Limited Scope Representation Resources
The information and resources on this page are intended to help you understand some of the risks inherent in providing limited scope legal services, and how you can reduce your exposure to a claim when working for a client on an unbundled basis.
At its very simplest, the “unbundling” of legal services, also commonly called “limited scope representation” or “a limited scope retainer” (which is now a defined term under the Rules of Professional Conduct), is “the provision of legal services by a lawyer for part, but not all, of a client’s legal matter by agreement between the lawyer and the client.”
Limited scope legal services have been offered for many years in numerous areas of practice in Ontario. There is more interest in them recently and they are now becoming more common as they are seen as a way to address access to justice issues, particularly in family law.
When you are handling only part of a client’s matter, you need to be extra careful to make sure you and the client have a clear understanding of the work you are retained to do. Limited scope representation does not mean less competent or lower quality legal services. You owe the same duties of competence, diligence, loyalty and confidentiality to limited-scope clients that you owe to full-service clients. This includes understanding their particular circumstances sufficiently to give them appropriate legal advice. Doing so will address the two most common causes of claims against lawyers: communication issues and inadequate investigation or discovery of facts. See below for steps to reduce your exposure to a claim when providing legal services on a limited scope basis.
To help Ontario lawyers lessen their risk of a claim when they are working on a limited scope retainer, LAWPRO has collected the following resources and precedents which can be used as is or adapted to a firm’s specific needs:
- Best Practices Tip Sheet, Limited Scope Representation: Follow these practical tips to effectively manage your limited scope representation files and lower your risk of a malpractice claim. (PDF format and Word format)
- Flow Chart for Lawyers: This sets out the typical steps involved in a limited scope representation. (PDF format and Word format)
- Retainer Agreement, Limited Scope Representation (family law): This retainer precedent helps set out the lawyer and client’s respective responsibilities. (PDF format and Word format)
- Checklist of Services, Limited Scope Representation: Use this checklist to clearly indicate the menu of unbundled services your firm offers (it mirrors the list in the retainer precedent). (PDF format and Word format)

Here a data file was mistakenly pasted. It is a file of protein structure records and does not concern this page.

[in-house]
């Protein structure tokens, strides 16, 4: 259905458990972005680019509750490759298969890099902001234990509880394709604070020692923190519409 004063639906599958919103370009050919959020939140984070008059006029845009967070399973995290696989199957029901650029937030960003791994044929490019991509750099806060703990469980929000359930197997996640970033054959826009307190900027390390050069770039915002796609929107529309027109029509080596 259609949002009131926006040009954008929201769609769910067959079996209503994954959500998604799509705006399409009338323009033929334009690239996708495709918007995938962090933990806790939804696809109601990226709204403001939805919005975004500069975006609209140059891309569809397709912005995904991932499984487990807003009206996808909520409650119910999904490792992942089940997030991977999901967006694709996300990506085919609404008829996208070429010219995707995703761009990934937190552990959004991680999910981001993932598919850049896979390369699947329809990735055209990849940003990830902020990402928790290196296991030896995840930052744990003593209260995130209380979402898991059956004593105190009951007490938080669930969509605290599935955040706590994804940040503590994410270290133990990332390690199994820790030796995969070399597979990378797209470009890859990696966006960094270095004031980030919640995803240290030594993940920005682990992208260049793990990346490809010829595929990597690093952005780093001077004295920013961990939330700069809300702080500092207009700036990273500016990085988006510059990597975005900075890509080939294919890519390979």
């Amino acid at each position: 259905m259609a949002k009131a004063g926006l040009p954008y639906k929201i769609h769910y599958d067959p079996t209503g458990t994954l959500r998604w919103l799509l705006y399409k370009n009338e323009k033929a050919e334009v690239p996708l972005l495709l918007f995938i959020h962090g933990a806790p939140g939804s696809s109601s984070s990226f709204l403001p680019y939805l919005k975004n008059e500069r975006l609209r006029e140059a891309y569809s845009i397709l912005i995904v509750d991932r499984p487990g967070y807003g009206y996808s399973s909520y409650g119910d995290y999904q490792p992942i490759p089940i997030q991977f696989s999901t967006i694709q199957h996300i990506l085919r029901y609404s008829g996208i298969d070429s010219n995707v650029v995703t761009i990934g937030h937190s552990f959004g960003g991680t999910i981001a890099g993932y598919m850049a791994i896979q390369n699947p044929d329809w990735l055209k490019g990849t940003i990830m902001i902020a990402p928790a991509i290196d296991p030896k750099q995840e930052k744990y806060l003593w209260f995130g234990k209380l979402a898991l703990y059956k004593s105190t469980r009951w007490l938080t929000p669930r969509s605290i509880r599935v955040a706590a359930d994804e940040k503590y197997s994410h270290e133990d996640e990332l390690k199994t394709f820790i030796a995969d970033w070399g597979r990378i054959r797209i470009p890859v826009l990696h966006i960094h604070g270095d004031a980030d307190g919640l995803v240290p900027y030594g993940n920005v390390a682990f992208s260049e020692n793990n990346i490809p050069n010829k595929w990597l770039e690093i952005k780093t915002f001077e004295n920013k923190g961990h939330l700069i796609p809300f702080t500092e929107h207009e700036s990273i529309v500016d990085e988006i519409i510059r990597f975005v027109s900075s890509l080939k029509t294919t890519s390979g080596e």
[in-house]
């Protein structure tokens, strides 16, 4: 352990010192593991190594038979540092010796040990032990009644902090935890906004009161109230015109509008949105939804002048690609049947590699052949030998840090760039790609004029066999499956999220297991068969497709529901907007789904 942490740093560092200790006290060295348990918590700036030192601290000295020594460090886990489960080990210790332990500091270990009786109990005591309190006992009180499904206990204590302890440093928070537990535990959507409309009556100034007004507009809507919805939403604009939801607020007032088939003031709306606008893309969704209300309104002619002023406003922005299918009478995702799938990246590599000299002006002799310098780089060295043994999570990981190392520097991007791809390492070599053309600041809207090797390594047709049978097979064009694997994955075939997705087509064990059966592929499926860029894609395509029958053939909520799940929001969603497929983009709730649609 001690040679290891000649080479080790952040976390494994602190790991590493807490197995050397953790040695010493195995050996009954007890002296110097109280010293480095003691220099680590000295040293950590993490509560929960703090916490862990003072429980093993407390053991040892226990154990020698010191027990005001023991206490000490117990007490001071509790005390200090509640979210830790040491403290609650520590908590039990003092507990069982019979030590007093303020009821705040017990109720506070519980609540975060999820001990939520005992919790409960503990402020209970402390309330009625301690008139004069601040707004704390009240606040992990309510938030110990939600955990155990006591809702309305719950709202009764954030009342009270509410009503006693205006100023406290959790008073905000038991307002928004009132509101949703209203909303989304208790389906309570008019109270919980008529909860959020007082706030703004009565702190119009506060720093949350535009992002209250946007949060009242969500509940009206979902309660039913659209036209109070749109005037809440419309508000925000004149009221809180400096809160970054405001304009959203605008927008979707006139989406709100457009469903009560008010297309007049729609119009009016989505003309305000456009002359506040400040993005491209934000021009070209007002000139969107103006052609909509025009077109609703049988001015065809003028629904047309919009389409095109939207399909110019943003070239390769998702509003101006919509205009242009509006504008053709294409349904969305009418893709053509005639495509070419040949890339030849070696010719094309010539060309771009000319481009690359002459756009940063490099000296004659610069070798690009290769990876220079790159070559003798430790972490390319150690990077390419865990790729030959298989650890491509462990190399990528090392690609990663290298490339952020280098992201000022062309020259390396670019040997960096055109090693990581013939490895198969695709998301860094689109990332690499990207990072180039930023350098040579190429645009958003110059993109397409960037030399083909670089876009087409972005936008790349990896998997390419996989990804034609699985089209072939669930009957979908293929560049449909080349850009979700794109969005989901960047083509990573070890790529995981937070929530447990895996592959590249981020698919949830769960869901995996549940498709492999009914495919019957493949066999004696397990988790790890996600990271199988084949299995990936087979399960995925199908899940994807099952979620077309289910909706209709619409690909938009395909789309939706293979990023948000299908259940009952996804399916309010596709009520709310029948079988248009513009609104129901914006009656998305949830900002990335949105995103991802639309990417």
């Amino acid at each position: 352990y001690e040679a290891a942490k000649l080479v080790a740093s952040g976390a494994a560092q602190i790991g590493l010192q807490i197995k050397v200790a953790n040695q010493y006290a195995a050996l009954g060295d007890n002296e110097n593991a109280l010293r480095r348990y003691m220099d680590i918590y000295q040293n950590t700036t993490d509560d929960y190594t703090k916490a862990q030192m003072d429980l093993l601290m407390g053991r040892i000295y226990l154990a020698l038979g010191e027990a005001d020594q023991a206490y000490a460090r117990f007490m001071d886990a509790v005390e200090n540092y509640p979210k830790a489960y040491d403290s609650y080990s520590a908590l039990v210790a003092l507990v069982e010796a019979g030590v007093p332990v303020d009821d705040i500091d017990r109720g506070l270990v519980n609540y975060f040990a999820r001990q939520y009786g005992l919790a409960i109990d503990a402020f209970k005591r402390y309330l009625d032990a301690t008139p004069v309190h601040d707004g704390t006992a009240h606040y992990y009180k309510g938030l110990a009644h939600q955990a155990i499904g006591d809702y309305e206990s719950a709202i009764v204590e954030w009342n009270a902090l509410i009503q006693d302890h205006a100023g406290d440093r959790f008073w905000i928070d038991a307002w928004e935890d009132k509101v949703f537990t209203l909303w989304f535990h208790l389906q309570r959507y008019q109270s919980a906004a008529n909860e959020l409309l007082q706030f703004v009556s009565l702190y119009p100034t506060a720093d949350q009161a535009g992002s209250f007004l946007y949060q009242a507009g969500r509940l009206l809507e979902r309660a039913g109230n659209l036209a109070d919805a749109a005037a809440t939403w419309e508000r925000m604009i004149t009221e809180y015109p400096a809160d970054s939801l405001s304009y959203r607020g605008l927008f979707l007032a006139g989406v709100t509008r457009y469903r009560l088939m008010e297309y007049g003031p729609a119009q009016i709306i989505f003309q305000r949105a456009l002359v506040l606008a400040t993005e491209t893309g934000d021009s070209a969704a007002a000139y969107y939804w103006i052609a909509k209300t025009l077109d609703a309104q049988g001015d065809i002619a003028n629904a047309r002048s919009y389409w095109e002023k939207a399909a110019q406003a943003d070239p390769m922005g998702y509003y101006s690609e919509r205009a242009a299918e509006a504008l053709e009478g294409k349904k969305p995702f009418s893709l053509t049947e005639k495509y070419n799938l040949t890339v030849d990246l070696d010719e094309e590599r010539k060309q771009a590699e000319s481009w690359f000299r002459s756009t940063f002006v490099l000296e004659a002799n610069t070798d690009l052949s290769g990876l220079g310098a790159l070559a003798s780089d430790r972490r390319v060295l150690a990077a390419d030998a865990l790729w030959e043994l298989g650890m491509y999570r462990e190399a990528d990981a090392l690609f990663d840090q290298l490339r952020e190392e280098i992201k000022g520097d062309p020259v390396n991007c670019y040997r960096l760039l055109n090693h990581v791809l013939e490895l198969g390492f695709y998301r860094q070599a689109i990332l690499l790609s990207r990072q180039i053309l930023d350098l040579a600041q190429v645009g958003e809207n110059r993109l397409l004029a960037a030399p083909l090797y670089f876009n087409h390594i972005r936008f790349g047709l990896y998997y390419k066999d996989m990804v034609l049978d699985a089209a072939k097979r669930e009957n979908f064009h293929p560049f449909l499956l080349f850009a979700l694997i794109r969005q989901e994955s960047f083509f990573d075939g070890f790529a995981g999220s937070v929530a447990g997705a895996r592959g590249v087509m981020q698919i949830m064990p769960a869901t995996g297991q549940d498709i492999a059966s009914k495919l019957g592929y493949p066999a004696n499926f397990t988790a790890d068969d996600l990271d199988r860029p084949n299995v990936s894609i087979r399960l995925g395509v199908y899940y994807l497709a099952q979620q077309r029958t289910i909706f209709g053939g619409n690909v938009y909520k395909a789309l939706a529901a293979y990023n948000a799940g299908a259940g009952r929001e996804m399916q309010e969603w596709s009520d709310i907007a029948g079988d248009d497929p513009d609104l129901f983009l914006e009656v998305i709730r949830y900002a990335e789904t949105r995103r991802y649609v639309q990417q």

- Client Handout – What Is Limited Scope Representation? This one page handout helps the client understand the nature of a limited scope representation. (PDF format and Word format)
- Client Handout – What Are the Steps? A Flow Chart: Use this flow chart to help your clients understand the steps that will occur on a limited scope representation file. (PDF format and Word format)
- Client Handout – Tips for Keeping Your Family Lawyer’s Legal Fees Down: This handout gives the clients a playbook for all their dealings with your firm. (PDF format and Word format)
How to reduce your exposure to a claim
Here are several steps to reduce your exposure to a claim when providing legal services on a limited scope basis (taken from this LAWPRO Magazine article):
Limited scope representation does not mean less competent or lower quality legal services: The commentary to Rule 3.1-2 of the Rules of Professional Conduct, “Competence” specifies that a lawyer considering whether to provide legal services under a limited scope retainer must carefully assess in each case whether, under the circumstances, it is possible to render those services in a competent manner. And further, Rule 3.2-1A provides that: “Before providing legal services under a limited scope retainer, a lawyer shall advise the client honestly and candidly about the nature, extent and scope of the services that the lawyer can provide, and, where appropriate, whether the services can be provided within the financial means of the client.”
Thus, under the Rules, a lawyer and client can limit the scope of representation and agree on the means used to achieve the client’s goals or objectives. However, while the Rules afford the lawyer and client great latitude to limit the time spent or costs of the representation, the limitation must be reasonable under the circumstances. Limitations will not be considered reasonable if the time allotted is not sufficient to yield advice upon which the client can rely.